Selina Tusitala Marsh is a Senior Lecturer at the University of Auckland where she teaches Postcolonial, New Zealand and Pacific Literature and Creative Writing. Her critical and creative work focuses on giving voice to Pacific communities. She was a Poet Olympiad for the 2012 London Olympics, and her award-winning poetry collection, Fast Talking PI (Auckland University Press, 2009), featured at the 2012 Frankfurt Book Fair and has been translated into Ukrainian and Spanish. Her second poetry collection, Dark Sparring, was also published by Auckland University Press (2013). Her chapter on Pasifika Literature in New Zealand is forthcoming in A History of New Zealand Literature (Cambridge University Press, Ed Mark Williams), and she is currently co-editing an anthology of Pasifika Literature with Albert Wendt. She is due to complete her own critical book on first wave Pacific women poets (1974-2008) with the University of Hawai'i Press. She recently returned from London, having won the 2015 London Literary Death Match and was Judge for the 2015 Tusitala Pacific Short Story Competition.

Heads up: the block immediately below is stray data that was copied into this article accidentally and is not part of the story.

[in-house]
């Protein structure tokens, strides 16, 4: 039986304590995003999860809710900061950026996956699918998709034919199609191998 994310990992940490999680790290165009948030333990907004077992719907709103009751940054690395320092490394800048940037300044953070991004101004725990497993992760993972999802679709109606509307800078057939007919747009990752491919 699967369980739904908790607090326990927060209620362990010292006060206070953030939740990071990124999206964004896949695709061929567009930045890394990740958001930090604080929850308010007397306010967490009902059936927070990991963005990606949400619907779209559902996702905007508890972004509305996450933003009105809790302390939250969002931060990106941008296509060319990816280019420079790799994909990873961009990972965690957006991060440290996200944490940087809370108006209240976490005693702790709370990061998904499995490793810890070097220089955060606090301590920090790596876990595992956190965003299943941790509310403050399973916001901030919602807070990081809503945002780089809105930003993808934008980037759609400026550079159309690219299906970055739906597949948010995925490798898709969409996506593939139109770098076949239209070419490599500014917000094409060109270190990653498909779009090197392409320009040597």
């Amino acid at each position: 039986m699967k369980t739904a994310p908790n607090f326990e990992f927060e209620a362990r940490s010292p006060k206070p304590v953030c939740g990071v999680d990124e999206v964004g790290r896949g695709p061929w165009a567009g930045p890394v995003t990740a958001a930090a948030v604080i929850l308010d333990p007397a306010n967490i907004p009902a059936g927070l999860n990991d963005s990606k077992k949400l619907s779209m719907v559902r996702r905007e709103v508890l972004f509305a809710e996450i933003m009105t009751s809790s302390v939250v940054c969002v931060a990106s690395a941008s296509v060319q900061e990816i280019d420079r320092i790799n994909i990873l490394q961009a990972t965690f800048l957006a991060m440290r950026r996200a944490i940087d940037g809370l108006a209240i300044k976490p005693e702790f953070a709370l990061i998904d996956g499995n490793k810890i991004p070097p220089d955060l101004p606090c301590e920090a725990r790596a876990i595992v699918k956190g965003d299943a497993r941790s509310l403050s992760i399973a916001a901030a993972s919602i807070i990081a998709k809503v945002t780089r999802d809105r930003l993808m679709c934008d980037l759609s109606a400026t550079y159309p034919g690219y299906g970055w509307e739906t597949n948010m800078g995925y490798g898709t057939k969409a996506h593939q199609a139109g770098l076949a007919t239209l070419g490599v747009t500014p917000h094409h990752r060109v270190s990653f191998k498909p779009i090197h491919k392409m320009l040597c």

In these eight recent poems I consider ‘big issues’ – colonialism, neo-colonialism, gender oppression, capitalism, indigenous complicity and triumph, and identity politics alongside ‘small’ issues (ants), small gestures of friendship, a song, hospitality, and long-lived love. What connects them all is that this is life being lived along the lines. It was a privilege to interview Alice Walker at the Auckland Writers Festival in 2014. She was a small-big person, with a boundless love and energy for life. In her bigness she showed me how we need to treasure our smallness, to carefully cultivate our ‘selves’ with our ‘selves’ in order to be bigger than anyone else could ever imagine!